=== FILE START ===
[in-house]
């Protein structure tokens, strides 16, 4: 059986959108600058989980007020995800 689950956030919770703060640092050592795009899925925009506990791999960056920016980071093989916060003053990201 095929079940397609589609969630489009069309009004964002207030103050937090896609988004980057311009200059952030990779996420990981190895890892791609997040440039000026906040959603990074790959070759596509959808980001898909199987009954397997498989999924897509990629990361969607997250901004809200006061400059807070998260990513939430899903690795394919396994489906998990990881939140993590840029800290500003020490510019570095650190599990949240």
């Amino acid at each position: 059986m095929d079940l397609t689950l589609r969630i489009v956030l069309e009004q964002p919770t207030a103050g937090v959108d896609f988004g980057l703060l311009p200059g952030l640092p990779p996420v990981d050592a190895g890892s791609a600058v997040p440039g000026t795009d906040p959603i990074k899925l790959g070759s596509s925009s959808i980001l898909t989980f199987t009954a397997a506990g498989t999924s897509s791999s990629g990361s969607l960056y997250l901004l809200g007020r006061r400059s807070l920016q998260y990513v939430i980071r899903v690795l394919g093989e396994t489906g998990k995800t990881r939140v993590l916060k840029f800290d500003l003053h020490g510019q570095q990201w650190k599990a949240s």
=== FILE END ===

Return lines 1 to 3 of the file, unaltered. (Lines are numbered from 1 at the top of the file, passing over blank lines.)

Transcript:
[in-house]
């Protein structure tokens, strides 16, 4: 059986959108600058989980007020995800 689950956030919770703060640092050592795009899925925009506990791999960056920016980071093989916060003053990201 095929079940397609589609969630489009069309009004964002207030103050937090896609988004980057311009200059952030990779996420990981190895890892791609997040440039000026906040959603990074790959070759596509959808980001898909199987009954397997498989999924897509990629990361969607997250901004809200006061400059807070998260990513939430899903690795394919396994489906998990990881939140993590840029800290500003020490510019570095650190599990949240």
């Amino acid at each position: 059986m095929d079940l397609t689950l589609r969630i489009v956030l069309e009004q964002p919770t207030a103050g937090v959108d896609f988004g980057l703060l311009p200059g952030l640092p990779p996420v990981d050592a190895g890892s791609a600058v997040p440039g000026t795009d906040p959603i990074k899925l790959g070759s596509s925009s959808i980001l898909t989980f199987t009954a397997a506990g498989t999924s897509s791999s990629g990361s969607l960056y997250l901004l809200g007020r006061r400059s807070l920016q998260y990513v939430i980071r899903v690795l394919g093989e396994t489906g998990k995800t990881r939140v993590l916060k840029f800290d500003l003053h020490g510019q570095q990201w650190k599990a949240s």